Stopping collection efforts and the automatic stay:
An individual is provided automatic protection from collection actions as soon as they file for bankruptcy through the automatic stay. The automatic stay prevents creditors from filing lawsuits, garnishing wages and making demanding telephone calls for debts the debtor owes to the creditor. The bankruptcy clerk notifies all creditors who the debtor includes when filing that the debtor has an automatic stay. However, the automatic stay does not apply to certain debts listed in the Bankruptcy Code and may be lifted for other debts. For example, filing for bankruptcy does not prevent eviction actions, legal actions for child support, or divorce proceedings. Individuals who file under Chapter 13 get more protection than Chapter 7 filers.


Benefits of filing for bankruptcy:
Bankruptcy provides debtors relief from creditors. In both Chapter 7 and 13 bankruptcy, an automatic stay prevents collection actions from most, if not all creditors. At the end of the process, debtors are discharged from most, if not all debts.

Stopping collection efforts and the automatic stay:
An individual is provided automatic protection from collection actions as soon as they file for bankruptcy through the automatic stay. The automatic stay prevents creditors from filing lawsuits, garnishing wages and making demanding telephone calls for debts the debtor owes to the creditor. The bankruptcy clerk notifies all creditors who the debtor includes when filing that the debtor has an automatic stay. However, the automatic stay does not apply to certain debts listed in the Bankruptcy Code and may be lifted for other debts. For example, filing for bankruptcy does not prevent eviction actions, legal actions for child support, or divorce proceedings. Individuals who file under Chapter 13 get more protection than Chapter 7 filers.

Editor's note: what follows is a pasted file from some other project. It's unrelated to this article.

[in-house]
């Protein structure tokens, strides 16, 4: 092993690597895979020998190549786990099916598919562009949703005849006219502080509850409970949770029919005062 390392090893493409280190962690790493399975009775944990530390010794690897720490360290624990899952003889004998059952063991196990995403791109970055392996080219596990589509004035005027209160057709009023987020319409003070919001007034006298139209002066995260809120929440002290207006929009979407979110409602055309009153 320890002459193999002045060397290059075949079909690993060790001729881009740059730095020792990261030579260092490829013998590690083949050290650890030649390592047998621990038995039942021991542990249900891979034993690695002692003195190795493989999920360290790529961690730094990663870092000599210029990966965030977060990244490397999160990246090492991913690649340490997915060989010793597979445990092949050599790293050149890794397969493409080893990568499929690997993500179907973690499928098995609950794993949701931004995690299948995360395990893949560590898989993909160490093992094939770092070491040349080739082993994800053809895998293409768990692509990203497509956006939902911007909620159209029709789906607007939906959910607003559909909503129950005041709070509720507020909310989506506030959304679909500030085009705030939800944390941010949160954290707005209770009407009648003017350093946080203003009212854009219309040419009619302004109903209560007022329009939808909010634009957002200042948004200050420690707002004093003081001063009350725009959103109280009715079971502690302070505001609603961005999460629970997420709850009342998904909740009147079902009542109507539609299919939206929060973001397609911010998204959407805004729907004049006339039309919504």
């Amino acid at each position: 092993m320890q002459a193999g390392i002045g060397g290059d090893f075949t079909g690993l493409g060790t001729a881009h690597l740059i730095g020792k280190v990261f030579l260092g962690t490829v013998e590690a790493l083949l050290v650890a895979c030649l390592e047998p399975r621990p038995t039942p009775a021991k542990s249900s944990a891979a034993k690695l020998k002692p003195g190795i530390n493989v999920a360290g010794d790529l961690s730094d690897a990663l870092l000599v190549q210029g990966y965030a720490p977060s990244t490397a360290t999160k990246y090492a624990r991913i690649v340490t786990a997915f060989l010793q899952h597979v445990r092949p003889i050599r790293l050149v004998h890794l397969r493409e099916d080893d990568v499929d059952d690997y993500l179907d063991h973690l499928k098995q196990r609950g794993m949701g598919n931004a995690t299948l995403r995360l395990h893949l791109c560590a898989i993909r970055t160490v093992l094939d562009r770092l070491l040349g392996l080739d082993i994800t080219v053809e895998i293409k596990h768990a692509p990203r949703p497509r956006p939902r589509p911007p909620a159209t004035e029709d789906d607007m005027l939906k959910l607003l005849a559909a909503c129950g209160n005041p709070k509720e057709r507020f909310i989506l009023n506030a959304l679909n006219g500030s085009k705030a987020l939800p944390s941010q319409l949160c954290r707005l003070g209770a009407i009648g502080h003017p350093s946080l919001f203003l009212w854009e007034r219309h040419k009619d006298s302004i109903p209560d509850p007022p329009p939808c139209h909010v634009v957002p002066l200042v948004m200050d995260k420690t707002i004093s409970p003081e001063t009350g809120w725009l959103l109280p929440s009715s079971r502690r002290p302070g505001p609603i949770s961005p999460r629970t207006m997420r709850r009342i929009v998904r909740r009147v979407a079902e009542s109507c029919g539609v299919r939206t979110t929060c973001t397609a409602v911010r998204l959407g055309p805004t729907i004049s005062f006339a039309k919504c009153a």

Common bankruptcy exemptions:
Home furnishings and goods are exempt under federal law up to $11,525, with no one item exceeding $550 (and state laws have their own exemption limit). It should also be noted that trustees often do not bother selling these items because they do not hold great value.
Retirement funds are exempt. This includes in most states and federally: Individual Retirement Accounts (IRA), deferred compensation such as 401K, and profit and stock sharing plans. The cap is set at $1,171,650 on retirement fund exemption protection.

Explain the bankruptcy process
Bankruptcy is a legal process governed by the rules and procedures in the Bankruptcy Code and Bankruptcy Rules. In short, bankruptcy gives a debtor a fresh start by providing ways for debts to be paid, restructured, or eliminated. Bankruptcy involves two main parties, the debtor and the creditor. The debtor is the party who owes money to the creditor. The creditor is the entity to whom the money, goods, or services are owed.

A typical bankruptcy case begins with the debtor paying filing fees and filing a petition with the bankruptcy court in the jurisdiction where the debtor resides. Also, debtors must attend an approved credit counseling course with an approved nonprofit agency within 180 days before filing the petition. The debtor must submit financial information to the court, including a list of assets, debts and creditors. In cases where the court appoints a bankruptcy trustee to administer the case, the debtor must provide his/her most recent federal tax return. When a bankruptcy petition is filed, the debtor’s creditors are notified of the filing and an automatic stay is implemented. This prevents creditors from going after the debtor in collection. Depending on the type of filing, the debtor receives a discharge of his/her debts after a certain time period.

Financial Management Course

The financial management course is the final step that debtors must take before receiving a discharge order. All individual debtors in a chapter 7 case are required to take a financial management course and file a Certificate of Completion with the court within 45 days after the date set for the meeting of creditors. Failure to complete this course may result in dismissal of your case without a discharge. The financial management course is offered in person, by telephone, and online.

The debtor may file a Motion for Exemption from Financial Management Course under one of three conditions:
  1. The debtor is unable to complete the course due to incapacity or disability.
  2. The debtor is on active military duty or in an active combat zone.
  3. There are inadequate Financial Management services in the district, as determined by the US Trustee.